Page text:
Employers need to be aware of the new higher National Minimum Wage rates from 1 March and to take these rates into account when they engage in collective bargaining agreements.
New National Minimum Wage (NMW) hourly rates, which will have a significant impact on labour-intensive industries, were published by the Minister of Employment on 21 February 2023, in line with section 6(5) of the National Minimum Wage Act. They will take effect from 1 March 2023.
The NMW rate increases from ZAR 23.19 to ZAR 25.42 per hour.
The National Minimum Wage Commission recognised the importance of providing all wage-earning workers with a sufficient income to support themselves and their families at a socially acceptable and economically viable level. The decision to implement the wage increase must however be balanced against the need to avoid job losses and contribute to reducing South Africa's high unemployment rate of 7.7 million jobless individuals , as reported by StatsSA in the third quarter of 2022. The NMW is a relatively blunt instrument for poverty and inequality reduction in South Africa if it is not implemented with other effective poverty reduction strategies.
This increase will have a significant impact on labour-intensive industries such as mining, agriculture, private security, wholesale and retail trade, and hospitality. Some sectors have unique collective bargaining approaches resulting in industry-specific agreements on rates of pay that cater for their production requirements and viability. Other sectors may need to consider adjusting their working hours and engaging in more rigorous collective bargaining to align with the new NMW rate.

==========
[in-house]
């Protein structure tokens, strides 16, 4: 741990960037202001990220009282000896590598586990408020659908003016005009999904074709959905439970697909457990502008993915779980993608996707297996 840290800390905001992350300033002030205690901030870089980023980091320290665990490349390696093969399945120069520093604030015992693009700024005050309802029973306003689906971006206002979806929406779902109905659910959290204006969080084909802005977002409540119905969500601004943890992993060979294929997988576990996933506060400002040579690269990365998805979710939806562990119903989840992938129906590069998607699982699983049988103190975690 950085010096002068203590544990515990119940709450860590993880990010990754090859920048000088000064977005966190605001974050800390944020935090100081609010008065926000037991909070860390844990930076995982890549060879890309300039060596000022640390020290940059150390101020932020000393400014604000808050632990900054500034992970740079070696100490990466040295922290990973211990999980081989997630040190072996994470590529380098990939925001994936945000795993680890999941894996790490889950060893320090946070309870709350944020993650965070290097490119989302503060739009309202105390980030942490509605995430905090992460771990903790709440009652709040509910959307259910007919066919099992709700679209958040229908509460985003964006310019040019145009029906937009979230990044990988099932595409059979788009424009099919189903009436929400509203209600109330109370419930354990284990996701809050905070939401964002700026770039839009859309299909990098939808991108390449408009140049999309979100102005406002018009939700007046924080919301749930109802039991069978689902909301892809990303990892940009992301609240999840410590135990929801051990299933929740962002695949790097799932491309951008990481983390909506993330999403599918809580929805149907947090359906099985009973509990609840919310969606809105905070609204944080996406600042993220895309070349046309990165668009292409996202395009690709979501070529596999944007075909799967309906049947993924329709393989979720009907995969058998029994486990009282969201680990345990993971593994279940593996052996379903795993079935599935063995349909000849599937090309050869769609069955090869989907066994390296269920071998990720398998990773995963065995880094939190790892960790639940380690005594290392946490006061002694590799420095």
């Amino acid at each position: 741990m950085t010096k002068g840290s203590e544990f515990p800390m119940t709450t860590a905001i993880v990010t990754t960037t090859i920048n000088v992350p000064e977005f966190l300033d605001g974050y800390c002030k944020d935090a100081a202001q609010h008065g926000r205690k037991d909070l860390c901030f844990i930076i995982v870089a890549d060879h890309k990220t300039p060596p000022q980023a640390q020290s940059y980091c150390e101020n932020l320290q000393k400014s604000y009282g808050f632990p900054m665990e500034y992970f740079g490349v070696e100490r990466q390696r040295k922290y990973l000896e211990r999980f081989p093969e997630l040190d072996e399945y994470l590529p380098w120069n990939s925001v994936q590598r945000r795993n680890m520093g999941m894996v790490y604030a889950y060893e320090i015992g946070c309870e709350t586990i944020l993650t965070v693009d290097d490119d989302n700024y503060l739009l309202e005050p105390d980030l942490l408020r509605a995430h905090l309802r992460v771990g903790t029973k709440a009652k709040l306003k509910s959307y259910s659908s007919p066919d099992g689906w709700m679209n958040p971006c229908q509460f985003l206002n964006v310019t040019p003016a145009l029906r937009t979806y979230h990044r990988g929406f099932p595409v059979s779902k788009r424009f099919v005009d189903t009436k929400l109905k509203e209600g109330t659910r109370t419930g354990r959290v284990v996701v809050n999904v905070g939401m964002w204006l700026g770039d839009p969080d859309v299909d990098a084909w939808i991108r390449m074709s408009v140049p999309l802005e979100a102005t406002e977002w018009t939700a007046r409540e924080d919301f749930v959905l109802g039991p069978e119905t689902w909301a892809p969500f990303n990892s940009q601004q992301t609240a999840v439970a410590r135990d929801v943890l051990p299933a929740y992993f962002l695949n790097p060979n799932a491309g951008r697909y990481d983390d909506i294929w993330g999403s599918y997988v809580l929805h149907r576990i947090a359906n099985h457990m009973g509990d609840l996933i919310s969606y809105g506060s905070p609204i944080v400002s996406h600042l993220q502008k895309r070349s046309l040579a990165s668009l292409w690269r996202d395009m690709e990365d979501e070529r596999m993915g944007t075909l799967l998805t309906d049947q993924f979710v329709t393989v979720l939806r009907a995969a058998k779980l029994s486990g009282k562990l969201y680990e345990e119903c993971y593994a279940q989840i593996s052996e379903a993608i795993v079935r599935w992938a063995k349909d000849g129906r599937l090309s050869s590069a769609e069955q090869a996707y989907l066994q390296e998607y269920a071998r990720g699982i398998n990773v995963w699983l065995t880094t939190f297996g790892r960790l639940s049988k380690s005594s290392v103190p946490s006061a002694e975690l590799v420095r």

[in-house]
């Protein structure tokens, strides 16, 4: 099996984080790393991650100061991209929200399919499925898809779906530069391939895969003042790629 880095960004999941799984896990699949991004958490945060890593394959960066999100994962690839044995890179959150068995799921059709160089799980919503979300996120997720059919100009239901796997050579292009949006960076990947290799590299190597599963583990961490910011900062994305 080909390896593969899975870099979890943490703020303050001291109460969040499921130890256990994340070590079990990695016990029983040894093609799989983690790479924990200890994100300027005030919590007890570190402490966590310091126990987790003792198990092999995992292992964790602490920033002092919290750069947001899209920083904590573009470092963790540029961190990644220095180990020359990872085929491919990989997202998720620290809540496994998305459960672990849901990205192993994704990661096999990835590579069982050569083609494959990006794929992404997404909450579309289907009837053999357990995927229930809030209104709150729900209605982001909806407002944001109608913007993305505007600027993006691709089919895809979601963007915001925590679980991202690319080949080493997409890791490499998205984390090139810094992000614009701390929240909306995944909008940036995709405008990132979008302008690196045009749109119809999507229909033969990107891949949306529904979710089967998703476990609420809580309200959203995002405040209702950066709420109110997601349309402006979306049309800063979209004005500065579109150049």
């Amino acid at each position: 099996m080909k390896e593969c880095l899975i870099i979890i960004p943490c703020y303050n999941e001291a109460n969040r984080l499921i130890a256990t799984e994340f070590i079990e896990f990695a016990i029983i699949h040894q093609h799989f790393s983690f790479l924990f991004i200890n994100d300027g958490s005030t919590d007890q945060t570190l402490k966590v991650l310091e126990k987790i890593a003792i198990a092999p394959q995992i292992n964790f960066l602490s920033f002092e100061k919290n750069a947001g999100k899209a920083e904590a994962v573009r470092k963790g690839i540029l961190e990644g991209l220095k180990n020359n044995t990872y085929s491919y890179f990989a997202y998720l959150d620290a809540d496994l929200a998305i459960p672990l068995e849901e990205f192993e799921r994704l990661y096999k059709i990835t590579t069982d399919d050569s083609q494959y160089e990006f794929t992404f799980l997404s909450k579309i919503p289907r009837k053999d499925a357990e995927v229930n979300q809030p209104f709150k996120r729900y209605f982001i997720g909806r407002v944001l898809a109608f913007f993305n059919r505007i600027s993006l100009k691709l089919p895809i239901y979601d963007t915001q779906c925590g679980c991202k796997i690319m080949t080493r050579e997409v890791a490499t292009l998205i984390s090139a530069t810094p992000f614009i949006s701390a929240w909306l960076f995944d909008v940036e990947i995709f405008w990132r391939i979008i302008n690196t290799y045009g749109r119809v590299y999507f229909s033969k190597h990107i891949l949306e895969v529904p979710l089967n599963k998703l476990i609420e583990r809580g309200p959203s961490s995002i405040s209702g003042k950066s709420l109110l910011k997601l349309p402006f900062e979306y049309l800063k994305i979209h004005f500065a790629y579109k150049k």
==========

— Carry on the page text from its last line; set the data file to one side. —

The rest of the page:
Collective bargaining has often given rise to sector-sensitive solutions that benefit the workforce, such as those in Contract Cleaning, where the minimum wage increase is above the NMW, depending where the services are rendered in terms of categorised geographies.
The Wholesale and Retail sectors are also governed by separate rates of pay, with different rates of increase across different job categories. The increases are subject to the geographical areas set out in Area A and B. Minimum wage rates prescribed for Area A are incrementally higher than those prescribed for Area B, as the job categories progress toward higher-paying positions. For example, a general assistant, trolley collector, security guard, forklift operator, and driver in Area A are entitled to the NMW. The Minister has gone a step further by prescribing minimum hourly rates in excess of the NMW for higher-ranking positions in the wholesale and retail sectors.
In light of the new NMW rate, it is essential for employers to review their wage policies and engage in collective bargaining to ensure compliance, if the increases prove to be disruptive to the viability and continuity of their businesses.